But some health experts believe that the chemicals used to control pests and weeds may be making things even worse for farmers and agricultural workers, by altering neurotransmitters in their brains.

An epidemiologist and psychology professor from Colorado State University who was quoted in the article stated that for many years, the farming community didn’t pay a lot of attention to the concept of mental health — farmers are traditionally no-nonsense, emotionally strong people. But in recent years, more of them have become interested in mental health issues such as depression because greater numbers are finding themselves feeling “mentally incapacitated,” according to the CSU professor.

Previous studies with rats published in PubMed.gov, a website of the National Institutes of Health, found that giving low doses of several pesticides to the rodents, both alone or in combination, caused cellular damage in different organs and tissues.

One of the studies found that giving rats small doses of the pesticides three times a week for five weeks produced oxidative stress in their livers and brains. Oxidative stress is a term describing when a biological system produces more reactive, disease-causing “free radicals” than it is able to neutralize, or when the system is unable to keep up and repair the damage caused by the free radical atoms or molecules. Oxidative stress is a sign that a system is under duress and may be on its way to developing illness (or has already done so).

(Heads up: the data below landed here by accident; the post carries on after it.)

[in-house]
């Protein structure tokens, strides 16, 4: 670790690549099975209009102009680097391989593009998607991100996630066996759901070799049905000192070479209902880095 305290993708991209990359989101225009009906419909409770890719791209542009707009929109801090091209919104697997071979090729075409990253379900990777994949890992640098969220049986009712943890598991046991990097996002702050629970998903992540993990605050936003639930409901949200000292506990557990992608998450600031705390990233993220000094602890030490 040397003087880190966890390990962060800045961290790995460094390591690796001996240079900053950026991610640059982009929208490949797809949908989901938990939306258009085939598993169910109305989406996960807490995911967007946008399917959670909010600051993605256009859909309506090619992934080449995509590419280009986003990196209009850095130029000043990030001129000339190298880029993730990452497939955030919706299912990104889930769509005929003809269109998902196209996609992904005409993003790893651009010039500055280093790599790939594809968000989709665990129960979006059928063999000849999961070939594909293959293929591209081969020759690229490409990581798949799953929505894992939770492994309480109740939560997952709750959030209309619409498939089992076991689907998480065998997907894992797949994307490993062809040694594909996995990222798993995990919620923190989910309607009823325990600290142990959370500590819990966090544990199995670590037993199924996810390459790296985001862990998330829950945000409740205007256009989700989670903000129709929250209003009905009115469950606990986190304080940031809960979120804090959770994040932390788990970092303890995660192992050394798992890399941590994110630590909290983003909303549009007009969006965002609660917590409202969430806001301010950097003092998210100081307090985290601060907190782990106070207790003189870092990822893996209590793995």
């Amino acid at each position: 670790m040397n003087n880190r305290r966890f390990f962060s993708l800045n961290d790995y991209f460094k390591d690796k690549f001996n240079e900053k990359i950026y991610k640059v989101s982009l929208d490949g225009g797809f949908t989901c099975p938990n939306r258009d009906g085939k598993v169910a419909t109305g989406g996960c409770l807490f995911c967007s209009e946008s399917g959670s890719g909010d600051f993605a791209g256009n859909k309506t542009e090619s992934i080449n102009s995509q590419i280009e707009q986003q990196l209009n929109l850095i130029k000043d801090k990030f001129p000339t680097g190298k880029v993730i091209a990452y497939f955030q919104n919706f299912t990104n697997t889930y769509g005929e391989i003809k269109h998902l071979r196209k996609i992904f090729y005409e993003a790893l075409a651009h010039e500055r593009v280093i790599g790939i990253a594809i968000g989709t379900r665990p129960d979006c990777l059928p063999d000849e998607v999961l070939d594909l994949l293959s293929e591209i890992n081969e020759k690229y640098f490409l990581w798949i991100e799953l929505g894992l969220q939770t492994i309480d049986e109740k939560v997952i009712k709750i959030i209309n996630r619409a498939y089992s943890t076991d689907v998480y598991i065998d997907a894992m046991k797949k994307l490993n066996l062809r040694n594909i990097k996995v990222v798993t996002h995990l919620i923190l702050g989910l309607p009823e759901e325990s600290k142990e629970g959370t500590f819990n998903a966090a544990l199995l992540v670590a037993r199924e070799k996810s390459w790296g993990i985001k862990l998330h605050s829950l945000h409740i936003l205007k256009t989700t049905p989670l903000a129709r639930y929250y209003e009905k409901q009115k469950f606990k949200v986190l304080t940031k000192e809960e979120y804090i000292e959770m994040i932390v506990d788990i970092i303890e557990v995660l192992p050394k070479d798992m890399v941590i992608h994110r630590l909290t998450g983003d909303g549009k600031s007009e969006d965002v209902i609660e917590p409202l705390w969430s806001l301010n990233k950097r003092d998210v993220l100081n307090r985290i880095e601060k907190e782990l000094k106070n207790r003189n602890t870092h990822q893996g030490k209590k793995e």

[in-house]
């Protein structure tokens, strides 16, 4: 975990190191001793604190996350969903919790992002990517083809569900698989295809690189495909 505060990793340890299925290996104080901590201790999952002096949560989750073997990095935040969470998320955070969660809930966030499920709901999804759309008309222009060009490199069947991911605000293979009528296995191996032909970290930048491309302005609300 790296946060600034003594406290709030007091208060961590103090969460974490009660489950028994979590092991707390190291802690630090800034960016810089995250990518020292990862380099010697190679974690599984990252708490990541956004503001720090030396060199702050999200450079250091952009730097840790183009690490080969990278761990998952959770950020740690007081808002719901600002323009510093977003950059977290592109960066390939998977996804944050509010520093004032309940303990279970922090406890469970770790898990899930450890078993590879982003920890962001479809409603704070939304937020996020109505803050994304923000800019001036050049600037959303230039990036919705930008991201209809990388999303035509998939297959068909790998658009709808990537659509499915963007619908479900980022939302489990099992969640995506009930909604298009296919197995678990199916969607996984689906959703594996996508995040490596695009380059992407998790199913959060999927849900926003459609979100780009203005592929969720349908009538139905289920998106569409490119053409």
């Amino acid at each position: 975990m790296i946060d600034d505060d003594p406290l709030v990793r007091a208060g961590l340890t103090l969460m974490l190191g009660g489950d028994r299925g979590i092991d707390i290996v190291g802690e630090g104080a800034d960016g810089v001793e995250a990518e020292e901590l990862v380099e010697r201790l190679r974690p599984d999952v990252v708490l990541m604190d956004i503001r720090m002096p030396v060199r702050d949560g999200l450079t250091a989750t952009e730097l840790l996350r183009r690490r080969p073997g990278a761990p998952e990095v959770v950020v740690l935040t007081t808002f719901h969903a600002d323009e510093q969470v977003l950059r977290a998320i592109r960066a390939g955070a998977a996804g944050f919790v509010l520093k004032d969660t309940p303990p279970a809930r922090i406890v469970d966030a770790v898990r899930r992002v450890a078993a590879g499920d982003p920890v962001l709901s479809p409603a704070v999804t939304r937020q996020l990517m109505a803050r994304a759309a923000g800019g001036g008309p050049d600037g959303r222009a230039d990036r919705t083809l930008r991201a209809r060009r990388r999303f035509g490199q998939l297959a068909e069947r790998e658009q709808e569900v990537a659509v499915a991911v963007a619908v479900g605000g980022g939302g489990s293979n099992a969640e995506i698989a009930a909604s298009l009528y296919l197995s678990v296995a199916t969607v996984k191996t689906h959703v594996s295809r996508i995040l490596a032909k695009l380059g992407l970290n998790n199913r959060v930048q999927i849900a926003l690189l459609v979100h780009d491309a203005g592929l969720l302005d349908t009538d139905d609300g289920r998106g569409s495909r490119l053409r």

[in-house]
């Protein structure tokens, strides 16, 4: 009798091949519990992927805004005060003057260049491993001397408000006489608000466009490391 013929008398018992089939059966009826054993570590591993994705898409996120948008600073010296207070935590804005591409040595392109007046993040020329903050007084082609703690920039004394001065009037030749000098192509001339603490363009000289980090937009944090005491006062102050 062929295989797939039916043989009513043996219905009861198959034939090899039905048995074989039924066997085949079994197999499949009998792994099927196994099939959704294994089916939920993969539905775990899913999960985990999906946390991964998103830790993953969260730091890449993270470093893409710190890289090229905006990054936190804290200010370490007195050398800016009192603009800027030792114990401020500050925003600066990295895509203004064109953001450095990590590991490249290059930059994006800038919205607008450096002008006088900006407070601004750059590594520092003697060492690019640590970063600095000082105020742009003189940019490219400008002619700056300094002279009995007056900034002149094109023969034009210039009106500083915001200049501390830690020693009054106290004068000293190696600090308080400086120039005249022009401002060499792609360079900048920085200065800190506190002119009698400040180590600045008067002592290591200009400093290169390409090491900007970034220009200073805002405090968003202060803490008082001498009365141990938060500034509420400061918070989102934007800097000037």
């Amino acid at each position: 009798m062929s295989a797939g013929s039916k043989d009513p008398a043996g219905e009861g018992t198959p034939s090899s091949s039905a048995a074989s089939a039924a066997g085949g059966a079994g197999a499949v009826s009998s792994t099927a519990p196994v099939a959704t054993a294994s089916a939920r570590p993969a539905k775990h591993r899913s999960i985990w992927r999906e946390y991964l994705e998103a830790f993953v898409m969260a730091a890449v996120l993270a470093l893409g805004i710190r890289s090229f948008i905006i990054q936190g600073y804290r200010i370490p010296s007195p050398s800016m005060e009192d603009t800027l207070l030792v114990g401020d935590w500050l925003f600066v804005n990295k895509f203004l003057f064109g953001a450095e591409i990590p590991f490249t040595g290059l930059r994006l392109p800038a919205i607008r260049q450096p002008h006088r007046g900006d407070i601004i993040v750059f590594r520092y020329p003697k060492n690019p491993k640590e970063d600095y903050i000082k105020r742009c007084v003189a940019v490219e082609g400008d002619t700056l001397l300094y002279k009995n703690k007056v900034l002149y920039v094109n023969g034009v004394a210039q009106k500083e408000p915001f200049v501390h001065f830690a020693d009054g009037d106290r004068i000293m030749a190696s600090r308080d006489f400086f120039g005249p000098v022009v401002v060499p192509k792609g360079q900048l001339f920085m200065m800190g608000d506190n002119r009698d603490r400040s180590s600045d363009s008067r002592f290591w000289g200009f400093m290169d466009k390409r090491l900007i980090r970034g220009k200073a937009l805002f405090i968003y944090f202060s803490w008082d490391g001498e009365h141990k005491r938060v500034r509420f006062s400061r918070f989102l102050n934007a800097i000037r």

A second study investigated the effects of two synthetic compounds in the family of pyrethroids, which are pesticides and insecticides that have been increasingly used in the United States in recent years. Pyrethroids are more toxic to insects, aquatic life and mammals, and linger in the environment much longer than the natural chemicals they were patterned after, pyrethrins, which have insecticidal properties and are found in some varieties of the chrysanthemum flower.